Attendees at the three-day Smarter Grants Summit in San Antonio will learn how to comply with the Uniform Grants Guidance’s legal requirements, how to diversify their programs’ funding sources, and how to manage and protect grant funds. After attending the training conference, you will be able to do the following:
- Describe the major requirements of the OMB’s Uniform Grants Guidance and list recent changes;
- Identify effective internal controls for grant-funded organizations;
- List at least three strategies for diversifying funding sources;
- List the elements of an effective recordkeeping system for grant-funded organizations;
- Identify the requirements for procurement under the Uniform Guidance;
- Describe three methods for preventing fraud in grant-funded organizations;
- Distinguish between direct and indirect costs and allowable and unallowable costs under the OMB Super Circular’s cost principles; and,
- List at least three recent developments affecting management of Federal grants.
The Smarter Grants Summit is intended for all types of grant-funded organizations and grants management professionals. This training will benefit governing body members and government officials, executives, management, fiscal staff, program staff, and other members of the grant-funded community.
Attendees at the Smarter Grants Summit may earn Continuing Professional Education (CPE) credit. Up to 18 hour may be earned in accordance with the rules of the Texas State Board of Public Accountancy. The experience level for this training is overview/update. There are no prerequisites for attendance, and no advance preparation is required.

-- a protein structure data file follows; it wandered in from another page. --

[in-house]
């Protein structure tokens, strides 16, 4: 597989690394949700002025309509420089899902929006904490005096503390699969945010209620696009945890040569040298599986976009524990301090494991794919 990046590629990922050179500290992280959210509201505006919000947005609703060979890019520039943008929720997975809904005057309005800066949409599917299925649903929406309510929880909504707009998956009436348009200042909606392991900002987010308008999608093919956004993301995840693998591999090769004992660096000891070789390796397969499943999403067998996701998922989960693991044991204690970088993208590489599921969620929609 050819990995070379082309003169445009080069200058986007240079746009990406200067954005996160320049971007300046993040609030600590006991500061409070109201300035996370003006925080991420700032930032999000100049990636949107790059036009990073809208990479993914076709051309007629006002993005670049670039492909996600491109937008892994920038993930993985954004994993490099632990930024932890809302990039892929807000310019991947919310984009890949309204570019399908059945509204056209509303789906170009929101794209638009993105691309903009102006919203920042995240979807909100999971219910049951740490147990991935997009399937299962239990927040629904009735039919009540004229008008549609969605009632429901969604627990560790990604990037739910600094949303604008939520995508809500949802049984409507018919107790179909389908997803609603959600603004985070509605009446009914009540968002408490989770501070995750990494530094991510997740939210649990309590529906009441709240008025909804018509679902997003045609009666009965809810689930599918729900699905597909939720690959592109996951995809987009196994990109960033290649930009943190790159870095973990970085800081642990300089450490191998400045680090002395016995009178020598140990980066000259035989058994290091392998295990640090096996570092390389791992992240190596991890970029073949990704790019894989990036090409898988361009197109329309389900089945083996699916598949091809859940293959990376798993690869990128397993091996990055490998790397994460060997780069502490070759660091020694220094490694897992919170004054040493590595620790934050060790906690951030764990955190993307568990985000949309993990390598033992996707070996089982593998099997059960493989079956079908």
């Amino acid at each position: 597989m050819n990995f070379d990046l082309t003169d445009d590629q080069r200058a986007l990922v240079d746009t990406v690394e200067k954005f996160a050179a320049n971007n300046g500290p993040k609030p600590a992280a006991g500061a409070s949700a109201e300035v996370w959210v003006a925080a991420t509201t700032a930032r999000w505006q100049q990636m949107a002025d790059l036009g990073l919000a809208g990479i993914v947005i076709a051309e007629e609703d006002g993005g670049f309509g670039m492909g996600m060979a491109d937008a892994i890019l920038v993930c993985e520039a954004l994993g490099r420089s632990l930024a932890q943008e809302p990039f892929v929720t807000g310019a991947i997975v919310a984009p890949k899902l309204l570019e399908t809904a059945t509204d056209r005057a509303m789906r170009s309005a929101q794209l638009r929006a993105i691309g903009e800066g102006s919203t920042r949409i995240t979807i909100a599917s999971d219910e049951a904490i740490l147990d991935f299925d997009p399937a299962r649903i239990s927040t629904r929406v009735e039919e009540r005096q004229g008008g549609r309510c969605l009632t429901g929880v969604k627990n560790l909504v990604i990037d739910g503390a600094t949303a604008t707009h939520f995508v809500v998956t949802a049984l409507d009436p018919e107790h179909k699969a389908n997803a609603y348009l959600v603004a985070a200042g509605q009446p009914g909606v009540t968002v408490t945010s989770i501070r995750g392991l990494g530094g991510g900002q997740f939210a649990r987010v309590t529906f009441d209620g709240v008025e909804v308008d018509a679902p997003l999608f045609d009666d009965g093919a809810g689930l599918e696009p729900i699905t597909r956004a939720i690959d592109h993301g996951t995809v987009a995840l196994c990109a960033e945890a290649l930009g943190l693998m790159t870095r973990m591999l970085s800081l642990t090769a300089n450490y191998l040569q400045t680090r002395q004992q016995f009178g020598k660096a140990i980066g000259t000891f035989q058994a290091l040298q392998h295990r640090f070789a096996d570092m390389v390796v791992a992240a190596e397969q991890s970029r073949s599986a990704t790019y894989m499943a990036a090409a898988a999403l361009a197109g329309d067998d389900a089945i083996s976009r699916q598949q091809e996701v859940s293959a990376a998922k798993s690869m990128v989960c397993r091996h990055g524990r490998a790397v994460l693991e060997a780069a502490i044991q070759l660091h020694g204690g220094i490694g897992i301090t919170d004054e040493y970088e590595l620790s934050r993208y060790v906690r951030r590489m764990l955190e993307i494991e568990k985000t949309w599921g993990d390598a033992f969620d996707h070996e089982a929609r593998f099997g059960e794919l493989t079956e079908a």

Jean Block is a nationally recognized consultant and trainer on nonprofit management, board development, FUNdraising and social enterprise. She is based in Albuquerque, New Mexico, and has held leadership roles as both board and staff in local, regional, and national nonprofits. Jean has written several books on nonprofits, including “The Nonprofit Guide to Social Enterprise: Show Me The (Unrestricted) Money!”; “180+ Great Ideas to Raise More Money”; and others. Visit her websites at jblockinc.com and socialenterpriseventures.com to learn more and sign up for her free e-newsletters.
Keith Hundley is a CPA and partner with Carr, Riggs & Ingram, LLC (CRI), and has a combined twenty years of experience in private industry and public accounting. Keith is a part of the firm’s governmental services and nonprofit practice recognized throughout the South for its knowledge of auditing standards and business practices. Keith specializes in providing audit, tax and consulting services to nonprofits, as well as federal, state and local governments. Keith regularly serves as a continuing education leader for CRI as well as a certified facilitator in the CRI Leadership Academy. Keith is an active member in the American Institute of Certified Accountants (AICPA) and the Alabama Society of Certified Public Accountants (ASCPA), and is a 2011 inductee to the Troy University Accounting Hall of Honor.